ISBN 9780451529305 / 9780062645340
“Don’t laugh at the spinsters, dear girls, for often very tender, tragic romances are hidden away in the hearts that beat so quietly under the sober gowns, and many silent sacrifices of youth, health, ambition, love itself, make the faded faces beautiful in God’s sight. Even the sad, sour sisters should be kindly dealt with, because they have missed the sweetest part of life, if for no other reason.”
Meg, Jo, Beth, and Amy March live in Civil War era Boston with their mother, Marmee. Their father is away at war, and the two older girls have gone to work to support the family. Beth stays home to keep house, while little Amy is still at school. Little Women is a quiet, domestic coming of age novel that follows four very different sisters as they grow up and find their place in the world. Together they befriend their wealthy but lonely neighbour, Theodore Laurence, and his grandfather, weather sickness and loss, and face difficult choices about marriage and family in the aftermath of the war.
I first tried to read Little Women when I was about eleven years old, after receiving a boxset as a gift. I found it exceedingly boring, and put it aside after only a few chapters. I next picked it up when I was about thirteen, and utterly devoured it. Along with many a previous reader, I was charmed by Jo, vexed by Amy, and felt cheated by Laurie’s disposition at the end of the novel. After attending a reading of The Other Alcott by Elise Hooper at Brick & Mortar Books in January, I decided that is was well past time to revisit this classic.
What struck me most on this third reading was how condescending and moralizing Little Women is. It is full of asides, lectures, and reprimands that bog down the delicate characterizations and loving depiction of a family. Knowing more about the history of the novel, this is now less surprising. Alcott was induced to write the books by her publisher, who saw an untapped market for clean literature for young women. Alcott herself was not precisely a traditional woman; she was an unmarried career woman who supported her parents and siblings with her craft. And it was precisely this responsibility to care for her dependents that persuaded her to accept her publisher’s offer, and to publish not one but two installments of Little Women, and then two later sequels. In short, Alcott knew that she was pandering, but she had a family to support, so she wrote what her publisher wanted. The subtext of the book is more complicated than that, of course, but the bad taste remains.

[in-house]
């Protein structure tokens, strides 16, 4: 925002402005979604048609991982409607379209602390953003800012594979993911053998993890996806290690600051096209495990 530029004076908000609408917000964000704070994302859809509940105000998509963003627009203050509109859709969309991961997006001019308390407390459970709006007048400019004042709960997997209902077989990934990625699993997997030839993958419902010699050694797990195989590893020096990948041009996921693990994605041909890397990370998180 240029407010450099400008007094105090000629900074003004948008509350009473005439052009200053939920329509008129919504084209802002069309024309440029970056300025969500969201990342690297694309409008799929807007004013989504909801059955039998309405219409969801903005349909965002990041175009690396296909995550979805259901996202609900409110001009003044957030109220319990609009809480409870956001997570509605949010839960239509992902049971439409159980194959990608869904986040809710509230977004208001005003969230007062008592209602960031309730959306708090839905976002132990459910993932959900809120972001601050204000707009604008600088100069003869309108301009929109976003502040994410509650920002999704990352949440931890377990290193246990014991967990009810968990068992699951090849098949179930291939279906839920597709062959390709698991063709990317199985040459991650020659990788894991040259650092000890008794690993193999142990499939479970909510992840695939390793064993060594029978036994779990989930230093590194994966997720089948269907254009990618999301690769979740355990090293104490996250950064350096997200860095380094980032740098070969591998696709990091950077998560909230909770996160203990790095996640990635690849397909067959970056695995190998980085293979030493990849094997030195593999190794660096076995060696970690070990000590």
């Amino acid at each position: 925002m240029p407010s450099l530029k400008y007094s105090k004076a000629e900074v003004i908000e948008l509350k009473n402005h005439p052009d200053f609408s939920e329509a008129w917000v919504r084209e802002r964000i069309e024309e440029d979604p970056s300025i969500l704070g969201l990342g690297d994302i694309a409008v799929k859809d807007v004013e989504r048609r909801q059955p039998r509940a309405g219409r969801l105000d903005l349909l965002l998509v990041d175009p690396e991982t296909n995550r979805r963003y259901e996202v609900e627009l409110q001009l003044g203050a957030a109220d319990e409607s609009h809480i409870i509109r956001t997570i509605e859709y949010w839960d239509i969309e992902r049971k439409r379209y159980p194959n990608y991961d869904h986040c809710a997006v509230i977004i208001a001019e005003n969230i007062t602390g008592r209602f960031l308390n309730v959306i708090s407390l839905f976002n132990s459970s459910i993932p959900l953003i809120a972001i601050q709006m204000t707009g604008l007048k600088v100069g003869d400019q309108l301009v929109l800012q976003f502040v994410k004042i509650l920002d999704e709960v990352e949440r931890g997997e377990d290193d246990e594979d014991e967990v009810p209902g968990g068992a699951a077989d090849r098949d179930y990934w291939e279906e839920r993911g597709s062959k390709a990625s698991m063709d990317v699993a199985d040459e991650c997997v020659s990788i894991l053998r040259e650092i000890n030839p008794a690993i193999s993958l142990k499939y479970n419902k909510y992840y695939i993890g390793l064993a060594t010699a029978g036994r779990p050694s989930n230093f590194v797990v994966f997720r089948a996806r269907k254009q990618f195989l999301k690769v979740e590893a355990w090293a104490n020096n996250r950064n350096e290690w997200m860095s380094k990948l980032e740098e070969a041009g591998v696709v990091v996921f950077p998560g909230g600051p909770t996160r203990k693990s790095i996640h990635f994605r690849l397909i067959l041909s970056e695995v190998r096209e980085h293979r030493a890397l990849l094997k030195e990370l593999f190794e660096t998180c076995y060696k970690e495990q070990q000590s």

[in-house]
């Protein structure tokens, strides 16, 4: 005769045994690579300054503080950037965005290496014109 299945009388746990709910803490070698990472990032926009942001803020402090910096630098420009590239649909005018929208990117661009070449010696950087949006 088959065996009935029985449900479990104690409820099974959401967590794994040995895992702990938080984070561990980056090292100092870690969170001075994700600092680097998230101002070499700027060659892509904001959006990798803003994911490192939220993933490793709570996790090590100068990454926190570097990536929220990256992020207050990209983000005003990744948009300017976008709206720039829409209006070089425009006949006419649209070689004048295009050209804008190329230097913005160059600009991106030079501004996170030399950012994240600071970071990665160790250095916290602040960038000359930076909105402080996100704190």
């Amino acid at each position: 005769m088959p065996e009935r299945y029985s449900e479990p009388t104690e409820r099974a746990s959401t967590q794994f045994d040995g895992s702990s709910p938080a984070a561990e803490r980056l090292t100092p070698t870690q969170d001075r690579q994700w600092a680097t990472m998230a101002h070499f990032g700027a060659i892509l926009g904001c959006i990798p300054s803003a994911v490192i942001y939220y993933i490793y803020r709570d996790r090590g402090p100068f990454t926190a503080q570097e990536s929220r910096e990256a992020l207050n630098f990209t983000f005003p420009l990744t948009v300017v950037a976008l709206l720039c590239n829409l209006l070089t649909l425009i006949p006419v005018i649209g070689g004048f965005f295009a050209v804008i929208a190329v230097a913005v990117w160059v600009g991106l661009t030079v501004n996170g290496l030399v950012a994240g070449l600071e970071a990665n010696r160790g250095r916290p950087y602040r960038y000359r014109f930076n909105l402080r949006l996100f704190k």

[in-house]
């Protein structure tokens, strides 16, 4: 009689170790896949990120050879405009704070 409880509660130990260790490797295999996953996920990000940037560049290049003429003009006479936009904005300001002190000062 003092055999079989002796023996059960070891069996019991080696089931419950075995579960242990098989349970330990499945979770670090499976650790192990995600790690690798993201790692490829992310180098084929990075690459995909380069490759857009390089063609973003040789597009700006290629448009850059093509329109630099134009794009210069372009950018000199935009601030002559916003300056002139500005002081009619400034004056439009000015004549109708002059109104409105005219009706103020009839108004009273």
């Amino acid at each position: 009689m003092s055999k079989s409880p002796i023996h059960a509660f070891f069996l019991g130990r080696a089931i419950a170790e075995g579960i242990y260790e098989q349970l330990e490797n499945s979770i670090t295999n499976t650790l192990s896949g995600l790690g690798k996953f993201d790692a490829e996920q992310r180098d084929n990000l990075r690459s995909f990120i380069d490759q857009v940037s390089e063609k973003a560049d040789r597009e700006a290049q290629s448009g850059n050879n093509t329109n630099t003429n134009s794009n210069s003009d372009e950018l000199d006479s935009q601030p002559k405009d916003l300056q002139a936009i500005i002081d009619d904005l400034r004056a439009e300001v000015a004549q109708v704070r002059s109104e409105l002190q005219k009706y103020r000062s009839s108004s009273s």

While the lecturing tone of the book is now decidedly unappealing, I was as drawn to the characters as ever. The focus is on the interactions and interplay between the sisters, though their neighbour Theodore Laurence of course plays an important role. The March sisters have a pleasingly realistic air, likely helped by their basis in Alcott’s own family. It is this fact that Elise Hooper draws on in her historical novel, The Other Alcott. The story follows Louisa’s youngest sister, May, who lives under the shadow of her fame as the inspiration for the much-hated Amy March. May aspired to be an artist, and illustrated the first edition of Little Women. But while her sister’s novel was a critical success, May’s illustrations were panned.
If Jo is the rough but shining favourite of Little Women, then The Other Alcott tries to imagine what it would be like to be the youngest sister of the person who penned this fictionalized version of herself. Hooper’s Louisa is prickly and temperamental, using her position as the family breadwinner as a right to exercise control over those she supports. Yet she has mixed feelings about her success with such pandering material, and little patience for her fans. May’s dreams of being an artist are constantly subordinated to her family responsibilities, and with little idea of how to support herself as an artist, she labours under a heavy weight of obligation to her wealthy sister. That weight is especially burdensome when the character of Amy March in Little Women reveals all too clearly how May thinks her sister must see her.
The Other Alcott follows May into Europe’s art scene at a fascinating period when the Impressionists were beginning to rock the French art establishment with their radical ideas. Women were finding ways to study art, despite prevailing ideas about the indecency of such an endeavour. So in addition to a difficult and well-drawn family tension, the novel also has a great historical backdrop to work with. Hooper occasionally inserts her historical research about the Alcotts or May’s artistic contemporaries in a way that is less than fluid, but it seems to be a stumble born mostly of enthusiasm for her subject. However, it is all this information that helps the novel form such an intriguing counterpoint to Little Women, adding context, and taking the part of the most maligned sister. And May’s own life is more interesting than anything Louisa imagined for Amy.